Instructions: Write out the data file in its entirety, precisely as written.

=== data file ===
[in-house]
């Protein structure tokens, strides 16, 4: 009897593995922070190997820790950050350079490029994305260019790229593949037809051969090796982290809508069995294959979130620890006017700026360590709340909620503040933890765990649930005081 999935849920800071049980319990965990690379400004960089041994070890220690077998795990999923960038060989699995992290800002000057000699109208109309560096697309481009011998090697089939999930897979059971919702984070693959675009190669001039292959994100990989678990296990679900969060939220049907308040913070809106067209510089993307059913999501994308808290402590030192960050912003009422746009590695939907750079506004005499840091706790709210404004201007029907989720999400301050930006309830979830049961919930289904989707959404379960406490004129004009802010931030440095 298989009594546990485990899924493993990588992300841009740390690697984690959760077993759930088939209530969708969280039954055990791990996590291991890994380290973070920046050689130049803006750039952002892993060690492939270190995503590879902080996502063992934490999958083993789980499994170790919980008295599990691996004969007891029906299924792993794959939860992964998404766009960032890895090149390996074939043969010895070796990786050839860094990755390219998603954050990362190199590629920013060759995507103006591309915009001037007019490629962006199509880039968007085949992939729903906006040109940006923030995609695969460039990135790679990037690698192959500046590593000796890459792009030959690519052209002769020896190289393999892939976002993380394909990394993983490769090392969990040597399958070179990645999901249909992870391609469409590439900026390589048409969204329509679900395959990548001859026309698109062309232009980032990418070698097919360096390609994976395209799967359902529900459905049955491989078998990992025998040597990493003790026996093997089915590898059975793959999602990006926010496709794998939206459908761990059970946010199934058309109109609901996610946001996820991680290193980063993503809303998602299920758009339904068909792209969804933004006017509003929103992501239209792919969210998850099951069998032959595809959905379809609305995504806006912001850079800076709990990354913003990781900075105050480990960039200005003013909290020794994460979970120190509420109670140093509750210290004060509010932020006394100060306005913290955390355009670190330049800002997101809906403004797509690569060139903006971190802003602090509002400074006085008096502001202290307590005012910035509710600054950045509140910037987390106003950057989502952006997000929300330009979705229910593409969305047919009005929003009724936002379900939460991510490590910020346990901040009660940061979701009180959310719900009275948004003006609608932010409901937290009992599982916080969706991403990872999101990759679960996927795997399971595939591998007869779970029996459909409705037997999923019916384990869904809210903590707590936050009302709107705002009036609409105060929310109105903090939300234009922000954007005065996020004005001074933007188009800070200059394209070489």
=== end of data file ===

[in-house]
């Protein structure tokens, strides 16, 4: 009897593995922070190997820790950050350079490029994305260019790229593949037809051969090796982290809508069995294959979130620890006017700026360590709340909620503040933890765990649930005081 999935849920800071049980319990965990690379400004960089041994070890220690077998795990999923960038060989699995992290800002000057000699109208109309560096697309481009011998090697089939999930897979059971919702984070693959675009190669001039292959994100990989678990296990679900969060939220049907308040913070809106067209510089993307059913999501994308808290402590030192960050912003009422746009590695939907750079506004005499840091706790709210404004201007029907989720999400301050930006309830979830049961919930289904989707959404379960406490004129004009802010931030440095 298989009594546990485990899924493993990588992300841009740390690697984690959760077993759930088939209530969708969280039954055990791990996590291991890994380290973070920046050689130049803006750039952002892993060690492939270190995503590879902080996502063992934490999958083993789980499994170790919980008295599990691996004969007891029906299924792993794959939860992964998404766009960032890895090149390996074939043969010895070796990786050839860094990755390219998603954050990362190199590629920013060759995507103006591309915009001037007019490629962006199509880039968007085949992939729903906006040109940006923030995609695969460039990135790679990037690698192959500046590593000796890459792009030959690519052209002769020896190289393999892939976002993380394909990394993983490769090392969990040597399958070179990645999901249909992870391609469409590439900026390589048409969204329509679900395959990548001859026309698109062309232009980032990418070698097919360096390609994976395209799967359902529900459905049955491989078998990992025998040597990493003790026996093997089915590898059975793959999602990006926010496709794998939206459908761990059970946010199934058309109109609901996610946001996820991680290193980063993503809303998602299920758009339904068909792209969804933004006017509003929103992501239209792919969210998850099951069998032959595809959905379809609305995504806006912001850079800076709990990354913003990781900075105050480990960039200005003013909290020794994460979970120190509420109670140093509750210290004060509010932020006394100060306005913290955390355009670190330049800002997101809906403004797509690569060139903006971190802003602090509002400074006085008096502001202290307590005012910035509710600054950045509140910037987390106003950057989502952006997000929300330009979705229910593409969305047919009005929003009724936002379900939460991510490590910020346990901040009660940061979701009180959310719900009275948004003006609608932010409901937290009992599982916080969706991403990872999101990759679960996927795997399971595939591998007869779970029996459909409705037997999923019916384990869904809210903590707590936050009302709107705002009036609409105060929310109105903090939300234009922000954007005065996020004005001074933007188009800070200059394209070489």